The first three all fit a common theme. They all sat a mile or two from I-75 (an artery of the rust belt and half of America’s crossroads, along with I-70). They all started (we hit the original locations) in the county seat, at the absolute center of town, usually adjacent the courthouse. They were all emblematic of small town America, cultural institutions embedded in the fabric of these communities. They all have their men’s rooms situated on the outside of the restaurant (anyone know the reason for this?) There’s a reason they’ve all survived and stood the test of time – they provide a wholesome regional identity with their product and a tangible link to the past. It’s something that goes beyond nostalgia -- each place is a living, breathing, reminder. Between Wilson’s, Kewpee, and The Spot, who has claim to the best burger and the best place in which to enjoy that burger?
Atmosphere: I’m probably in the minority here, but I felt Findlay, Ohio had a bit too much of a Pleasantville feel to it. Giant houses lined Main St. all draped in jingo-Americana, some even had massive dollhouses of those house in the grand windows. I thought this was the rust belt, but you wouldn’t know it cruising into downtown. The location was almost too clean, too polished, to indicative of small town America. Almost as if it was forced. Surrounded by windows were orange stools surrounding an open kitchen and typical burger joint counter – all too typical. I suppose that’s my only argument of Wilson’s. Everything seemed quaint enough, but something seemed awry. I just can’t put my finger on it.
Burger: Rumor has it that Wilson’s became Wilson’s because Wilson didn’t want to purchase a Kewpee franchise. So he tweaked the recipe (using mayo instead of Miracle Whip) and opened his Sandwich Shop. It’s still hard to mess with Wilson’s variation on what we’ve found to be the standard Ohio square hamburg (look to your nearest Wendy’s). It’s nothing fancy – the burger, with “everything,” includes tomato, onion, lettuce, a slice of American cheese, off a flattop grill. Perfection, really.
Hype: I can put my finger on that something that seemed awry. They were awfully suspect of strangers and the insider’s guide to ordering a Wilson’s burger killed our initial buzz for Wilson’s. It’s uppity in a way – and didn’t have the underdog status vs. Kewpee that one would think. All of that said, the burger is more than worth your visit, if only to say you’ve tried both for comparison.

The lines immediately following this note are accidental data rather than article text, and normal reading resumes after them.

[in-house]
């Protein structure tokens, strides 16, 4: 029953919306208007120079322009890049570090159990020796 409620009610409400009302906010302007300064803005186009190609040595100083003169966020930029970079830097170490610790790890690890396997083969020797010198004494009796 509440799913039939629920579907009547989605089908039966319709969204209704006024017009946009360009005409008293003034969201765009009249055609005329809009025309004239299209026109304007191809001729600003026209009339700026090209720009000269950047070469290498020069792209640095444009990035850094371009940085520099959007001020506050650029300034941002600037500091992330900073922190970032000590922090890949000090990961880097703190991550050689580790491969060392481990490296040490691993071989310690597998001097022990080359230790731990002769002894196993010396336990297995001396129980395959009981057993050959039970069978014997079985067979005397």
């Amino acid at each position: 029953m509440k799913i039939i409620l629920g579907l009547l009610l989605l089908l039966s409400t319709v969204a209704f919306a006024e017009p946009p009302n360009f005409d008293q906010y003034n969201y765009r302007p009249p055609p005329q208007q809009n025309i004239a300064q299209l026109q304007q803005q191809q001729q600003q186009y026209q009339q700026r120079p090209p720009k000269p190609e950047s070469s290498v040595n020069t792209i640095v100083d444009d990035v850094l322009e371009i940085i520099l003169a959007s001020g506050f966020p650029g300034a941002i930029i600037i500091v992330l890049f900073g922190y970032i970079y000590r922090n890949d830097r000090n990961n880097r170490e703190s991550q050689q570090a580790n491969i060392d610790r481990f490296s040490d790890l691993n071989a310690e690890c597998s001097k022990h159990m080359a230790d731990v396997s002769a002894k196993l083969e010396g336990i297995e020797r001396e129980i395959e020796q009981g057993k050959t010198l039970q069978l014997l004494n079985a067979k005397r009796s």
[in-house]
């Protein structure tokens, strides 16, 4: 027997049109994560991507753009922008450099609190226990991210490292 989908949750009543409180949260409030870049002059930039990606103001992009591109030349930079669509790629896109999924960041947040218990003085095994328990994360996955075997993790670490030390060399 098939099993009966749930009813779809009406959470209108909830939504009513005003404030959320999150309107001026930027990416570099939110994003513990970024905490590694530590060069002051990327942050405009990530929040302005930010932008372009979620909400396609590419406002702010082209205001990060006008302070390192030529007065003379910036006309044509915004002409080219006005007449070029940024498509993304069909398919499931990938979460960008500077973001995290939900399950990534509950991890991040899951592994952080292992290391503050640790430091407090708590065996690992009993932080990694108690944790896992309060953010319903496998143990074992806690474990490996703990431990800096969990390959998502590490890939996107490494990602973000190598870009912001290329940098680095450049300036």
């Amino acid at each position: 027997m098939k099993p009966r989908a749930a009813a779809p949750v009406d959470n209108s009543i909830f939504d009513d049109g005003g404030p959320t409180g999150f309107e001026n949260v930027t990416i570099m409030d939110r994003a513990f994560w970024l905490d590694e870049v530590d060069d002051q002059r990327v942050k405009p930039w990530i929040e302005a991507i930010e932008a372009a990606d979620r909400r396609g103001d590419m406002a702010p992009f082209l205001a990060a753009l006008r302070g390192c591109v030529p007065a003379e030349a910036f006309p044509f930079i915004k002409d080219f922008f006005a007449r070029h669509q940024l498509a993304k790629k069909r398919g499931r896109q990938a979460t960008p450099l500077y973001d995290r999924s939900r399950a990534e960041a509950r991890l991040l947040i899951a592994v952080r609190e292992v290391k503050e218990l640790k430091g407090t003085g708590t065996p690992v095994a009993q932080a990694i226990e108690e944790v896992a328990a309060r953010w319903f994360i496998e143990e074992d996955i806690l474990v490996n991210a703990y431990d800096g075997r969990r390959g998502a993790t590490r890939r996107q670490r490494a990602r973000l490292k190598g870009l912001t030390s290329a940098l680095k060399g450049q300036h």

Atmosphere: What we loved about Lima is how it was the antithesis of Findlay. The city was pretty gnar/gnar and has seen much better days. Kooler’s, which looked like the most happening abandoned train station turned bar, had long closed up, but three Kewpee’s outposts (including the original downtown location) remain as thriving businesses. And though that downtown was grimy and plain, half shut-down, there was a bustling line through the drive-in at the tiny diner. It had the essential qualities of an old-school burger joint (perhaps because it defined those qualities) and nothing has changed – lots of chrome and kitsch, an impeccable logo/mascot, a compact, steaming, visible kitchen, swinging doors, huge malts, and a staff that was equally accommodating and aging. Priceless.
Burger: Maybe it was the character of the place, but it was the best food on our trip. Maybe it was the tang of the Miracle Whip that gave the burger a distinct sweeter flavor? Kewpee was the first to use the flat bun, the first to offer the “deluxe” burger (wit’ tomato, lettuce, onions, cheese), and it shows. The “mity nice hamburger” which “caters to all folks” is the blueprint for burgers across the Midwest.
Hype: The chain originated in Flint, Michigan in 1923 and has longed been known to serve as the inspiration for Dave Thomas’ Wendy’s burger. Eventually the franchise moved headquarters to Lima – and now this location is the longest still in operation. You want more firsts? Kewpee founder Samuel V. Bair was also the first to introduce curbside service, which eventually morphed into the modern day drive-thru. So pairing the food with such history – this is the real Ohio burger experience and well worth your time.
Atmosphere: Though once a chain to serve Shelby and Miami County, the Sidney Spot (previously known as the Spot to Eat) is the only remaining location. It’s been there, at a picturesque corner of downtown Sidney, in one form or another, since 1907. That’s a testament to the brand, the loyalty of Sidney’s citizens, and the durability of a good burger. Though the Spot might be untouched, the excessive displays of nostalgia and ‘50s kitsch and diner-red-leather booths and neon, might have taken from the taste, the experience.
Burger: Still, this was the third stop the day. We needed coffee and walk about the square to keep off the sweats. Cleansed, we tried our best to comply and be objective. The Spot burger is a variation on another classic of the Ohio burger world – namely the Big Boy double decker. There was a “special sauce” (tartar, relish, mayo) and a poppyseed bun sandwiching a somewhat bland thin patty. I certainly prefer Frisch’s. The Spot’s only saving grace on the day was the sheer variety of their diner essentials menu.
Hype: Sidney had the nicest of the three historic downtown districts. We could’ve spent the day just exploring those few blocks. But even that is not worth the trouble to pull off the highway to frequent the Spot when there’s a Kewpee a mere 15 minutes away.